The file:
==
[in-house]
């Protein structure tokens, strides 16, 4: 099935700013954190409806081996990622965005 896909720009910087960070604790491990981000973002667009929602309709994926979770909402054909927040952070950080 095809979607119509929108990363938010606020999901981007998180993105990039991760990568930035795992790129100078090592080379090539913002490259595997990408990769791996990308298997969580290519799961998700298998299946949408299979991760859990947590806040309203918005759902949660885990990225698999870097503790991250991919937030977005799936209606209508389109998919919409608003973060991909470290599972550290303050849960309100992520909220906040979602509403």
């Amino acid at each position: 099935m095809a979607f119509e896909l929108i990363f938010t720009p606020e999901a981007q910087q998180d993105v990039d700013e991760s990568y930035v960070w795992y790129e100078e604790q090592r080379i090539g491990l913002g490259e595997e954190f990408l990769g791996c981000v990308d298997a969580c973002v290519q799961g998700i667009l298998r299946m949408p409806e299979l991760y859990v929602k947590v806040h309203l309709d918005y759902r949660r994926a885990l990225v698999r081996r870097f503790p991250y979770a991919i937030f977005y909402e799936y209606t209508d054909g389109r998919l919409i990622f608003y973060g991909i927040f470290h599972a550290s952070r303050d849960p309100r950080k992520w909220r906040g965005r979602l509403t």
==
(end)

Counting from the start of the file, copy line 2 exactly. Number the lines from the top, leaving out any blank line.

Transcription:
């Protein structure tokens, strides 16, 4: 099935700013954190409806081996990622965005 896909720009910087960070604790491990981000973002667009929602309709994926979770909402054909927040952070950080 095809979607119509929108990363938010606020999901981007998180993105990039991760990568930035795992790129100078090592080379090539913002490259595997990408990769791996990308298997969580290519799961998700298998299946949408299979991760859990947590806040309203918005759902949660885990990225698999870097503790991250991919937030977005799936209606209508389109998919919409608003973060991909470290599972550290303050849960309100992520909220906040979602509403």